What is basic car maintenance?

On the Road 3 min read

You can ensure the health of your vehicle all year long by performing basic car maintenance between routine visits to the local mechanic. Most car maintenance checks can be done visually, such as looking more closely at your tires, belts and hoses, and lights. Checking your fluids and air filters may require you to get more hands-on with your car.

For regular vehicle upkeep between your quarterly or yearly car maintenance trips, you can do car maintenance checks at home. These car maintenance tips will help you learn how to maintain your car in top condition.

Car maintenance checklist

Tires

Checking the air pressure on your tires is an easy place to start for basic car maintenance. But you can also learn more about your car’s condition from its tires. “Feel your tire treads and look out for any bulges or irregular wear,” says Jaime Boucher, an ASE-certified master technician and the shop foreman at Cantin Chevrolet in Laconia, NH. Issues with the tires, Boucher notes, could be early indicators of “steering or suspension component issues, or alignment issues.”

Learn more about when to replace shocks and struts for better tire suspension.

Wiper blades

Boucher says this is a simple item that car owners often overlook. “You can clean them with rubbing alcohol and generally replace every six months to a year depending on use.” Learn more about how to replace windshield wipers.

Light bulbs

Checking to ensure all your lights are working is a good idea. But with many modern cars, swapping dead lights out is not easy. “Many [light bulbs] are LEDs that aren’t serviced – they’ll require a complete assembly replacement,” Boucher says.

Learn how to clean your headlights to keep them shining bright.

Fluids

When checking car fluids, whether for used or new car maintenance, you should look at both the fluids’ levels and conditions. There are six you’ll be examining. Your owner’s manual (or a quick internet search) can help you find where to check them all on your car’s make and model.

  • Engine oil: Not all cars require a cold engine for this check. If you see sludge or particles in the oil on the dipstick, it might be time for an oil change.
  • Radiator coolant: Never open the radiator or coolant storage caps when the engine is hot; NEVER add coolant to a hot engine for your safety and to avoid cracking the engine block.
  • Wiper fluid: The fluid’s “condition” here isn’t usually an issue.
  • Transmission fluid: Some transmissions have a seal, so you cannot check them.
  • Power steering fluid: Loud noises or more resistance when turning the steering wheel may indicate a low power steering fluid level.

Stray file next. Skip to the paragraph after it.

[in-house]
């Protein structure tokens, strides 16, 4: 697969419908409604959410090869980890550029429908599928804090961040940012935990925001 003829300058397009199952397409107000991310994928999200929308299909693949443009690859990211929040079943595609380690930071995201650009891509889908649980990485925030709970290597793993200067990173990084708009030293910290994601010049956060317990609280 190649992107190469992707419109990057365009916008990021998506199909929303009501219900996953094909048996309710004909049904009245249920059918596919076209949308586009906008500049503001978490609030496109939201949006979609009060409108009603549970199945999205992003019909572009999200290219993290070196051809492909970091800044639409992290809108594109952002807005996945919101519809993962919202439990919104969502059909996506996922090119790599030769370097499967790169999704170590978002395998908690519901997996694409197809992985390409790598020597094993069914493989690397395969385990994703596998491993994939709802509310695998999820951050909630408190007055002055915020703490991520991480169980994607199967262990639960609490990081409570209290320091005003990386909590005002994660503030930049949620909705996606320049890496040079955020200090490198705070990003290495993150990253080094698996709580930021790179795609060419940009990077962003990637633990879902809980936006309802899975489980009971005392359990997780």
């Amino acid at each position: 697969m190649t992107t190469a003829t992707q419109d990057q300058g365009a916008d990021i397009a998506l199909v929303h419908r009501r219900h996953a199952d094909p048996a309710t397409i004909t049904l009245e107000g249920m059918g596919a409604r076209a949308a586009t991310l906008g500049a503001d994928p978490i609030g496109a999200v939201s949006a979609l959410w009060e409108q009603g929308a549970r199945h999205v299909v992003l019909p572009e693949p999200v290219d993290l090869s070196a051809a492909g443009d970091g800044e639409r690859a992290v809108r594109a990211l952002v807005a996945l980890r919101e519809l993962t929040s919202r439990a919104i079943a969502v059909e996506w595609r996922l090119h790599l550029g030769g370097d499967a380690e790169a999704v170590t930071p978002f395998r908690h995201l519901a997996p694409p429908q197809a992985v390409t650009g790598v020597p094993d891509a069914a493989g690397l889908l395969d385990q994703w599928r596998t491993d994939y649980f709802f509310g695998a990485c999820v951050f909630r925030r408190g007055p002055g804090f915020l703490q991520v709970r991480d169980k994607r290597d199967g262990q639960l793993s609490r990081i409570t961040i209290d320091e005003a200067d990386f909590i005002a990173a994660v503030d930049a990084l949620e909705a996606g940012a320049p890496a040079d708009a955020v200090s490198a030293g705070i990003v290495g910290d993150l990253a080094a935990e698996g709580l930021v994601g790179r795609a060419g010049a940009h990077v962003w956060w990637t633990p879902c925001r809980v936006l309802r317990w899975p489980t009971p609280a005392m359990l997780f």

• Brake fluid: Lower levels could signal a leak or that your brake pads may need attention from a mechanic. Learn how to tell if you need new brakes.

Learn more about how to check car fluids and how to identify car leaks.

Air filters

Your car has two air filters: one for the engine and one for the passenger cabin. Engine air and cabin air filters keep out pollutants but have different lifespans. How long your air filters last can be affected by your mileage and where you drive. If you’re driving more than 12,000 miles a year, you may need to change air filters more often depending on many variables. And if you’re driving in smoggy or high-traffic urban areas, that will also shorten an air filter’s expected lifespan.

According to The Manual, you should check your car’s owner’s manual to determine the recommended service interval for the make and model of your vehicle. Learn more about car engine air filters and how to change them.

Battery

Boucher flagged a few things to consider when checking your car’s battery. “Both are visual — look for corrosion or leakage at the terminals, and for acid leaking from the battery itself,” he says. For example, a crack in the casing can cause the battery to leak.

Learn how to help preserve your car’s battery life.

Belts and hoses

You can conduct a visual inspection of belts and hoses. In this case, check the serpentine belt and the timing belt “for any signs of fraying or oil contamination,” Boucher says. “And if they’re visible, look at the radiator and coolant hoses for any signs of deterioration or bulging.”

Following a routine car maintenance schedule can help you keep your car running all year round. The change of seasons, especially leading up to winter, is a good time to check on your car. A car maintenance tracking app can also help keep you on schedule.

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